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How things change.

Minivanman
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How things change.

Looking after our two small grandchildren at the moment when their Mam voice phoned our mobile to see how they were. Handed it over for them to talk and they just stared at the screen - so we had to show them how to hold the phone to their ears... and listen.

How things change, and whatever next :rolleyes:

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wotsup
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Re: How things change.

My brother's grandson ( my great nephew ) is now 4, but between ages 2 and 4 considered every phone call was for him and would kick up a right old tantrum if he didn't get the phone, but then he would babble into it, not a clue what he was trying to say. Got so bad I would not phone brother when I knew that he was looking after him. Sometimes if it was a nuisance call my brother would hand him the phone and let him babble at the call centre guy....very amusing.   May be that some kids more used to playing with screens than getting voice calls.

idonno
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Re: How things change.


@Minivanman wrote:Handed it over for them to talk and they just stared at the screen - so we had to show them how to hold the phone to their ears... and listen.

How things change, and whatever next :rolleyes:


:grin: How quaint! The wife does that too (stares at the screen). But more often than not, nowadays, her calls are video calls. She tends to put it on speaker as well, so she can still do things while going around the house. I mean would you chat to someone while they are doing the washing up? And you can see them doing it. :crazy2:

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Re: How things change.

I used to walk the half mile from work into town on a Saturday to do a bit of shopping.

I passed a block of flats on the way and always there was this guy with a mobile phone in his hand, pacing around the entrance to the flats, speaking with someone.

What amused me was the fact that he held the phone at arms length at about waist height which mean he shouted at the phone. I knew he was there before I saw him as I could hear him two streets away.

Fortunately the conversations weren't of a private and personal nature, more like a time and place of a meeting.

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Minivanman
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Re: How things change.

At least with a phone held to your ear or even wearing those small headphones you can look where you are going, now folks are fixated on the screen...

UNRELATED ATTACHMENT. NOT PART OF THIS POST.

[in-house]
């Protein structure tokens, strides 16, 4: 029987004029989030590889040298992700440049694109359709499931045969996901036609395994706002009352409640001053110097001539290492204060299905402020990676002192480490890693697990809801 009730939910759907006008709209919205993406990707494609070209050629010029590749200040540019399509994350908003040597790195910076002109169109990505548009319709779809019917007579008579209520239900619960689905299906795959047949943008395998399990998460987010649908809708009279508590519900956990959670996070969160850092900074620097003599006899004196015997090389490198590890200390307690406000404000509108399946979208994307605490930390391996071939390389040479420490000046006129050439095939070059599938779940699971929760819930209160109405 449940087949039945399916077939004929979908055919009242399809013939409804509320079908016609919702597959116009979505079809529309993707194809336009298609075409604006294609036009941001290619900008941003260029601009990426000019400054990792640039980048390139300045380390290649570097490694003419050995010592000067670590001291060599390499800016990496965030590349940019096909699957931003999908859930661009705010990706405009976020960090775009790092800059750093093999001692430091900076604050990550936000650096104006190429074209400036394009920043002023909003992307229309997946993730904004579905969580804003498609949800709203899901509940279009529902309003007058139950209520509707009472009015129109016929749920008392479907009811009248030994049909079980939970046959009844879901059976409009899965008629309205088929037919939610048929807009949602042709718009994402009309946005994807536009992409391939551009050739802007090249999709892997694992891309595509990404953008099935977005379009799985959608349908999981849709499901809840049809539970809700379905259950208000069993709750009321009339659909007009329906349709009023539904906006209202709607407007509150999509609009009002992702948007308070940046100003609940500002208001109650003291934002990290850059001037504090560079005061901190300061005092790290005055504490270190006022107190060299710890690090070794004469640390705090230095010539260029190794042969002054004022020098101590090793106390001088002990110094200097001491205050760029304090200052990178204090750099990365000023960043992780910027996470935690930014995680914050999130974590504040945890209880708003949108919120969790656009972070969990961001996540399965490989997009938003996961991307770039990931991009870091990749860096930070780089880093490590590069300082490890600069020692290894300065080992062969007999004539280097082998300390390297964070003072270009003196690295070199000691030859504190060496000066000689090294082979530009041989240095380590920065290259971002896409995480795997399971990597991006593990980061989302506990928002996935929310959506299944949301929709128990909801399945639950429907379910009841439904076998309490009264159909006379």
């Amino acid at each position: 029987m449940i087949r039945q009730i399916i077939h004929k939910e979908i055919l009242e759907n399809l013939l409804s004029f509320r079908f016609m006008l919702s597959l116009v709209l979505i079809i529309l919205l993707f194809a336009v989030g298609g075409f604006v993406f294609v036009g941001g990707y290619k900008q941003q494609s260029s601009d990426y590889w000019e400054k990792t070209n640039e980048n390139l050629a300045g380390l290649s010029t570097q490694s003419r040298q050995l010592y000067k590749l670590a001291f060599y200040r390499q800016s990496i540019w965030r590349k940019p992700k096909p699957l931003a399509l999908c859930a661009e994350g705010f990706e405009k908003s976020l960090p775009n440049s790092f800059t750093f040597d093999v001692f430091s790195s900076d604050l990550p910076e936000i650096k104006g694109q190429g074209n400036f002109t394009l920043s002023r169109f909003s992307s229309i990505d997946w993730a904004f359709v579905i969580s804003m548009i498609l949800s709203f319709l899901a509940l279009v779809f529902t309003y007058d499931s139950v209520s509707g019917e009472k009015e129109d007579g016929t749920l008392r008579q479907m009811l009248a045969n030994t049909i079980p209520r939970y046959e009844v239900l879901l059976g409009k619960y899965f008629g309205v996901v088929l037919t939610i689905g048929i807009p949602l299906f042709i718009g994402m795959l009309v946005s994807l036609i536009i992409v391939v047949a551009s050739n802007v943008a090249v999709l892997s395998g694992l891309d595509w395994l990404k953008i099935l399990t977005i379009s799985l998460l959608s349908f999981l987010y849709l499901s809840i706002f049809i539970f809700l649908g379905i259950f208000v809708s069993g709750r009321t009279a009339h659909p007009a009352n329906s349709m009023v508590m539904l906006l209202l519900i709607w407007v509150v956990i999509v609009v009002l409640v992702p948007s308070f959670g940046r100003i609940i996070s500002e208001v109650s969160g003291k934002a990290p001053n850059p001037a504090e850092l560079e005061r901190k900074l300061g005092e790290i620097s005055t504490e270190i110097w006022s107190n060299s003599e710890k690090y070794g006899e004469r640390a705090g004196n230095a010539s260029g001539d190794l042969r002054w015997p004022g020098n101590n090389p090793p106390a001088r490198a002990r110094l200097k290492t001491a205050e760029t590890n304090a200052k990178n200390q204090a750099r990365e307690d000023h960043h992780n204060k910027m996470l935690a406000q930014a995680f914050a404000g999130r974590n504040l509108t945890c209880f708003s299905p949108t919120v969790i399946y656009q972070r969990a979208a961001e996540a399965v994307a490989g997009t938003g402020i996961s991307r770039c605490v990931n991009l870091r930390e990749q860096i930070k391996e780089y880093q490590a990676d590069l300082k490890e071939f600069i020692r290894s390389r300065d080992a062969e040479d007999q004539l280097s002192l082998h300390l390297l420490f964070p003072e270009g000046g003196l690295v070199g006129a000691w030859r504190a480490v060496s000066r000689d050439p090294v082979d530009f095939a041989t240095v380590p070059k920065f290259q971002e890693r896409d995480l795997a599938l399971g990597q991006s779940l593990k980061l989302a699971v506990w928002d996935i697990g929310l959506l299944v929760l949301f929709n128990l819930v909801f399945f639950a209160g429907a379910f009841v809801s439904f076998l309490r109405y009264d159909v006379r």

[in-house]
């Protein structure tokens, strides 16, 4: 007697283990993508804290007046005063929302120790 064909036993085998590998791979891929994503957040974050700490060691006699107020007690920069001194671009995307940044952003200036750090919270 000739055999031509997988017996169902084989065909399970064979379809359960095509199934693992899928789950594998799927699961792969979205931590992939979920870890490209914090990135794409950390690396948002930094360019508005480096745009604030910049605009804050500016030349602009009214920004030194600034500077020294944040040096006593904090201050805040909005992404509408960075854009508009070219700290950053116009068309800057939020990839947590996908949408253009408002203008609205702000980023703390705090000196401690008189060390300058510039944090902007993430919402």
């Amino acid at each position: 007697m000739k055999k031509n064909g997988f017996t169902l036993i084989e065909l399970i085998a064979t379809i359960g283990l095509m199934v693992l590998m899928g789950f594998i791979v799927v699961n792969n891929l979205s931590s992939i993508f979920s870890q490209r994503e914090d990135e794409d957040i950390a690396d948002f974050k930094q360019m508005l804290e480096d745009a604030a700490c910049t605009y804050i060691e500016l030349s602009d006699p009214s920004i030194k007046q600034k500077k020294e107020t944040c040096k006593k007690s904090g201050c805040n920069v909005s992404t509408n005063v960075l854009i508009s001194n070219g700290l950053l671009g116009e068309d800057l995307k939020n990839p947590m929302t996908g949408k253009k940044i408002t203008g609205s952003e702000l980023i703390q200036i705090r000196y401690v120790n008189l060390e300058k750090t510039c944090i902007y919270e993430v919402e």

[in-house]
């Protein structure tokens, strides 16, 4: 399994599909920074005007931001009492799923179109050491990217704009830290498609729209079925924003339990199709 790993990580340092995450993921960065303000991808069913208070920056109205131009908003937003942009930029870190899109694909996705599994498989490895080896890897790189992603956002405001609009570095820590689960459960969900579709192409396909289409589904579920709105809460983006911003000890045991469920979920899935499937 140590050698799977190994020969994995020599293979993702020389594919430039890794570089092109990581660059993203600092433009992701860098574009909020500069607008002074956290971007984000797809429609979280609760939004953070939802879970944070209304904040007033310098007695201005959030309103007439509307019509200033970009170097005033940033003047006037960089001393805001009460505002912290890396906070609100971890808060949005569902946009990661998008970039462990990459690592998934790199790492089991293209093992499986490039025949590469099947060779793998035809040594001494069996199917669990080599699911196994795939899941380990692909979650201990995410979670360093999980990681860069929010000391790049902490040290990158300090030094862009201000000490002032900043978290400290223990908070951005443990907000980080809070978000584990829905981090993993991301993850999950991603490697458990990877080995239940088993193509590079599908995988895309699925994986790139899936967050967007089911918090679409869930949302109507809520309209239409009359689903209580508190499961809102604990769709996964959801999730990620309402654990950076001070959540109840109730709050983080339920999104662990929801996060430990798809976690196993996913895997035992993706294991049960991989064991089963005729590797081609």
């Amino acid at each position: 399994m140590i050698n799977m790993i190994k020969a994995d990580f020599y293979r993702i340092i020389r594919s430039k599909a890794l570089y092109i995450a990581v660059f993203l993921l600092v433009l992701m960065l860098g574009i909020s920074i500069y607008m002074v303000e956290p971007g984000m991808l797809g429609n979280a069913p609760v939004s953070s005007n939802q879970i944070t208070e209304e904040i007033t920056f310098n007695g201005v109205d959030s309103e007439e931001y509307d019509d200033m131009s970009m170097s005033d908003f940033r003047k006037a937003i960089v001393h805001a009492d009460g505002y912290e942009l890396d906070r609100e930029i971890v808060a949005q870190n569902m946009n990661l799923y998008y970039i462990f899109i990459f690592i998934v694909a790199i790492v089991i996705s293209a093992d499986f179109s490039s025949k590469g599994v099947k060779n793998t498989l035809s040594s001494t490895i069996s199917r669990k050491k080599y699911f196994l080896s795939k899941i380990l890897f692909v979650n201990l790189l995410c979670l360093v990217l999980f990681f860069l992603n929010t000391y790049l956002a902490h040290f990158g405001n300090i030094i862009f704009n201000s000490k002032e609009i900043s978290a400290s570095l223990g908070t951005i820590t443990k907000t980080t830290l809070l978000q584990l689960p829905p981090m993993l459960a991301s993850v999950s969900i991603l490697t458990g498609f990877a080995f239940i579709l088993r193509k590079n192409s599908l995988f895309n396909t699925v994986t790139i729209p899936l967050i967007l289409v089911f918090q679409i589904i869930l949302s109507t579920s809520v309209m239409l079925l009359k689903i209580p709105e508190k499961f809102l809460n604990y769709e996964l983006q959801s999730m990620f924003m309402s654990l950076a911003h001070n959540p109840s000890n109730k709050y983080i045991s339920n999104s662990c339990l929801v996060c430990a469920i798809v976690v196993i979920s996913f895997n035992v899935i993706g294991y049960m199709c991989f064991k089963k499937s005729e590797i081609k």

Still, as was discussed in a similar topic recently, if you walk into a lamppost and injury yourself it'll be that and not you that finds itself in court - which is how it should be.:rolleyes:

Meanwhile, this morning the little ones are trying to dress themselves with one hand while holding their Kindle in the other.

wotsup
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Re: How things change.

The modern world was summed up for me when we were staying in a Premier Inn in Exeter last year.  We were sitting down to breakfast when a family of four ( Mom and dad and son about 10, daughter about 14 ) sat close by.  Both adults had mobiles which they placed on the table as though they were expecting an important call from the prime minister and each of the kids had a phone and a tablet - they were engrossed in the tablets all through 'breakfast' - their mom and dad went to the self-service buffet for food and brought their own and the kids food back ( the kids were old enough to get their own food, but obviously could not leave their tablets long enough to get some ) - nobody was talking at the table and the kids carried on messing with their tablets and left the food untouched ( no doubt as soon as the car got moving they would complain they were hungry and needed to eat 'NOW' ).

Minivanman
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Re: How things change.

My grandchildren already can't, honestly... well apart from the TV remote. :rolleyes:

Minivanman
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Re: How things change.

@wotsup 

One of my grandchildren is really fussy (yeh, I know) and hates eating, crust so it was quite something last week to see him trying to eat baguette from the inside out!

Funny and annoying at the same time - and grandad here having to keep in zipped. :lipsrsealed: